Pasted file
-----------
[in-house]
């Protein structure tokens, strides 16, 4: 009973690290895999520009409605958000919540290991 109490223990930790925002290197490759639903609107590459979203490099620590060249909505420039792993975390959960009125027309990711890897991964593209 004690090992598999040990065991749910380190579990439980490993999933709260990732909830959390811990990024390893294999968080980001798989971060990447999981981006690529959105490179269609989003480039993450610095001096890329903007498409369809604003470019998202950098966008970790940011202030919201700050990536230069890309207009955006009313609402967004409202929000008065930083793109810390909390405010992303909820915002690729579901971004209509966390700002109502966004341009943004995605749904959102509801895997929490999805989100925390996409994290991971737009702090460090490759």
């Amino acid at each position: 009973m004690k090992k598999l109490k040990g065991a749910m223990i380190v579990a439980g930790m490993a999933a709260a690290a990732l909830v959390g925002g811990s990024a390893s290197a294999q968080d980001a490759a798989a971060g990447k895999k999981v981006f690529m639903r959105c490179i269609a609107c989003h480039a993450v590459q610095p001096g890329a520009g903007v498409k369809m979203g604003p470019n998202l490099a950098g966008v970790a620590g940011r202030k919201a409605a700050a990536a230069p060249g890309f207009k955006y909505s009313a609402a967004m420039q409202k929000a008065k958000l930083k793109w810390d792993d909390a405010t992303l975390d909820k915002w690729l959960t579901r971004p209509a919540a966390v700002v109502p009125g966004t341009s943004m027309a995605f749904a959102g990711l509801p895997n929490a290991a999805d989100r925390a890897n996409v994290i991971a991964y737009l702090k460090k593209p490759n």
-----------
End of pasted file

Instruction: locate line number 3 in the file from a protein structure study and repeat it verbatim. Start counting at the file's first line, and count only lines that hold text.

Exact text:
């Amino acid at each position: 009973m004690k090992k598999l109490k040990g065991a749910m223990i380190v579990a439980g930790m490993a999933a709260a690290a990732l909830v959390g925002g811990s990024a390893s290197a294999q968080d980001a490759a798989a971060g990447k895999k999981v981006f690529m639903r959105c490179i269609a609107c989003h480039a993450v590459q610095p001096g890329a520009g903007v498409k369809m979203g604003p470019n998202l490099a950098g966008v970790a620590g940011r202030k919201a409605a700050a990536a230069p060249g890309f207009k955006y909505s009313a609402a967004m420039q409202k929000a008065k958000l930083k793109w810390d792993d909390a405010t992303l975390d909820k915002w690729l959960t579901r971004p209509a919540a966390v700002v109502p009125g966004t341009s943004m027309a995605f749904a959102g990711l509801p895997n929490a290991a999805d989100r925390a890897n996409v994290i991971a991964y737009l702090k460090k593209p490759n």